Leetnux is a Linux distribution specifically designed for Linux users who want maximum configuratibility. Therefore, the installation is quite hard and absolutely nothing is done "automagically" as in modern Linux distributions, but the user has total control over installation and configuration.
ProjectButler is a distributed multi-user project management software, especially designed for project-oriented companies. Users can log on from everywhere over the Web or an intranet, manage projects, appointments, tasks, effort lists, customers, customer contacts, project advances, and more.
trapdoor2 allows remote users to execute local commands by sending 'magic cookies'. this can e.g. be used to alter local firewalling rules so people can connect to local services after sending the magic cookie. trapdoor2 is implemented as a high-secure HTTPS server and includes support for the Wireless Application Protocol (WAP).
tuitest is a tool to create and run automated tests of text user interfaces. It is meant as a complement to the widespread use of unit tests, and uses concepts known from GUI testing tools with the difference that it applies them specifically to text- and terminal-based user interfaces. It consists of a recorder that records the interaction with an application under tests and generates a Ruby script that replays the same interaction, optionally with the same timing. Ruby replaying is supported through a native Ruby module.
Forget WYSIWYG, forget pure HTML, the Website Meta Language is
unbeatable! Though in the beginning it's hard to understand,
you can make almost unmaintainable websites maintainable within
an hour. I converted almost all of my projects websites
to WML, and I really like it. I also found a simple way
with WML to keep website's menus up-to-date while avoiding
frames. The included Perl interpretation while compiling
the pages makes it even easier to realise things like including last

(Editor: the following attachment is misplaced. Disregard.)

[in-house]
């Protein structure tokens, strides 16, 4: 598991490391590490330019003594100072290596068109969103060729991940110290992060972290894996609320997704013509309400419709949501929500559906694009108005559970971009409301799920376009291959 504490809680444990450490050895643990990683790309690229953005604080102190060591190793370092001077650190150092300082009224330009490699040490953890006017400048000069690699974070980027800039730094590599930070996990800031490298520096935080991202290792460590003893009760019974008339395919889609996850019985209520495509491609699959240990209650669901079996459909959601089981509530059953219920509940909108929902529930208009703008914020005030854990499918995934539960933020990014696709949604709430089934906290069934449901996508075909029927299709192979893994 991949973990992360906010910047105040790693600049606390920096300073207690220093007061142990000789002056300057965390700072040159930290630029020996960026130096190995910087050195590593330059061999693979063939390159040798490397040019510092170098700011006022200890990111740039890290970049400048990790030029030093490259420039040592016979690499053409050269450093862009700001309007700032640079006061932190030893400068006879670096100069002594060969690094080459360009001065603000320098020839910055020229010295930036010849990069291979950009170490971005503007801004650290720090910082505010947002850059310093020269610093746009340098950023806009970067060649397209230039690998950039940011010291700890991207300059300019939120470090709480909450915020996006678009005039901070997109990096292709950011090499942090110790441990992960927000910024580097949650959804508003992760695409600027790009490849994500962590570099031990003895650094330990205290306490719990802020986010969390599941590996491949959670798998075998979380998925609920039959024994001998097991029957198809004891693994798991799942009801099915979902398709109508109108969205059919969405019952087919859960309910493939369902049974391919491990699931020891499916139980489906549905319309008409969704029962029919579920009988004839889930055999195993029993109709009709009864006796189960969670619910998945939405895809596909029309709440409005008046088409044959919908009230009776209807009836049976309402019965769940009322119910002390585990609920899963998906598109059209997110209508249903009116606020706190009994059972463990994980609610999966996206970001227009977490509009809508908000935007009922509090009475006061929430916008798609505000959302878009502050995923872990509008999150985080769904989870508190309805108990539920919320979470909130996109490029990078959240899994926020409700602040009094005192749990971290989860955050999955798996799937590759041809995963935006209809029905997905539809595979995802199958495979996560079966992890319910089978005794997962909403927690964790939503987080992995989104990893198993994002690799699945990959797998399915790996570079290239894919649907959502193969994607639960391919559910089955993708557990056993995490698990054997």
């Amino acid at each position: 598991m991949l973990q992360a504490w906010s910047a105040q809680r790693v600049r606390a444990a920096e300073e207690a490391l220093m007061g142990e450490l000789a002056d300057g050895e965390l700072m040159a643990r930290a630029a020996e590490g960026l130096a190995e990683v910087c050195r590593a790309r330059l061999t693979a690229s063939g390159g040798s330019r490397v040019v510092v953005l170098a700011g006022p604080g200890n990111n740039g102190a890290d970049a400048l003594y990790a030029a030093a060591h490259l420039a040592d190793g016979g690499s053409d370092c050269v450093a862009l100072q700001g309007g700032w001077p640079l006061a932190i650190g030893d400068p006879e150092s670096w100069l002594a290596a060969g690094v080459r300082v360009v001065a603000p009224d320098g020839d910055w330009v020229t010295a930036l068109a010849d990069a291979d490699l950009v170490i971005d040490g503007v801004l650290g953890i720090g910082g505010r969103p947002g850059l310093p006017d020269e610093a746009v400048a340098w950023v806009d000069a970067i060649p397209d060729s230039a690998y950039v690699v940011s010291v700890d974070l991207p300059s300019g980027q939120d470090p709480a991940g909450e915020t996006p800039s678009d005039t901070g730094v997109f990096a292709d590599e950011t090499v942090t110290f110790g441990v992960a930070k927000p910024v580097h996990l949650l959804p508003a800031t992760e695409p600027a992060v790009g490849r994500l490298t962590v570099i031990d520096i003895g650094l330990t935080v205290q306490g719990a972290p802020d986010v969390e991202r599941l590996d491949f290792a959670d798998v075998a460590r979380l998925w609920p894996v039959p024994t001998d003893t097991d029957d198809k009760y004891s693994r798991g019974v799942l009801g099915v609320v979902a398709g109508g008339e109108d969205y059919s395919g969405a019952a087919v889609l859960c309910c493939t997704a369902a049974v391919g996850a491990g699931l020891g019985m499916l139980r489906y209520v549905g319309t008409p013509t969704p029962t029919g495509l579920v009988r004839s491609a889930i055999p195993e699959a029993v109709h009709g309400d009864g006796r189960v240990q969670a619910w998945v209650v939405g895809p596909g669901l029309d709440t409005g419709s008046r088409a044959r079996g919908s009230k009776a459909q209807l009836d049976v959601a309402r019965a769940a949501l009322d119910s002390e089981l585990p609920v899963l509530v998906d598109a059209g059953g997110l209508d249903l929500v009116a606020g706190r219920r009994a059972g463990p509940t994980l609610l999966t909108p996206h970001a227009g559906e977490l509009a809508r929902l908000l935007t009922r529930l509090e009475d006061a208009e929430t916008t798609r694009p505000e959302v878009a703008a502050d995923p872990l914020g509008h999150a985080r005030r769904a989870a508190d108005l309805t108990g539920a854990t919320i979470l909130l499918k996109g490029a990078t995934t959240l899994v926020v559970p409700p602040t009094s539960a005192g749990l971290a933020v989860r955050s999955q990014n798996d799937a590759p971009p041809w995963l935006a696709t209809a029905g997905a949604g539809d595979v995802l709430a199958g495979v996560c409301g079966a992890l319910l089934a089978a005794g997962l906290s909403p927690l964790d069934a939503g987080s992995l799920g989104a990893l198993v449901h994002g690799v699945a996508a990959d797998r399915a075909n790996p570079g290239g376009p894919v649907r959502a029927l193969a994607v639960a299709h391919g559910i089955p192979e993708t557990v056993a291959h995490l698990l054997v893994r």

modification or compile time into a HTML page.
Leetnux is actually derived from LinuxFromScratch. I was
planning to install Linux totally from scratch on my new
system, but then I thought about the problem that I don't
have a complete development environment on a bootdisk.
So what is the most obvious thing to do? Precompile the
most important parts of the system, to get a basic
development environment that can be extended by simply
installing additional source packages. If you had tried
Leetnux (and I know, you haven't! :-), you would have
seen that actually _nothing_ is preconfigured, except the
init scripts. But even the init scripts are so simple, that
they can be remodelled completely. So you can, sometimes
you even have to, configure everything by yourself and you
will learn to know your system _really_! I've heard many
things about ROCK Linux, unfortunately I never had the
time to try it out, but what I really like is this auto-
build function, that downloads the latest packages from
the net and compiles an ISO-image of a bootable,
ready-to-install CD. But that's the point: ROCK Linux always
uses the very latest components, devfs (the /dev/hd/a1,a2,.. thing),
2.4.0-test?? kernel, etc. I want to have a stable system,
only use tested and long-used components. This is
also common in the Debian distribution, and this is
a point why Debian is so great. Though this leads to
long release times (e.g. from Slink to Potatoe 18 months),
it makes the distribution the most stable one.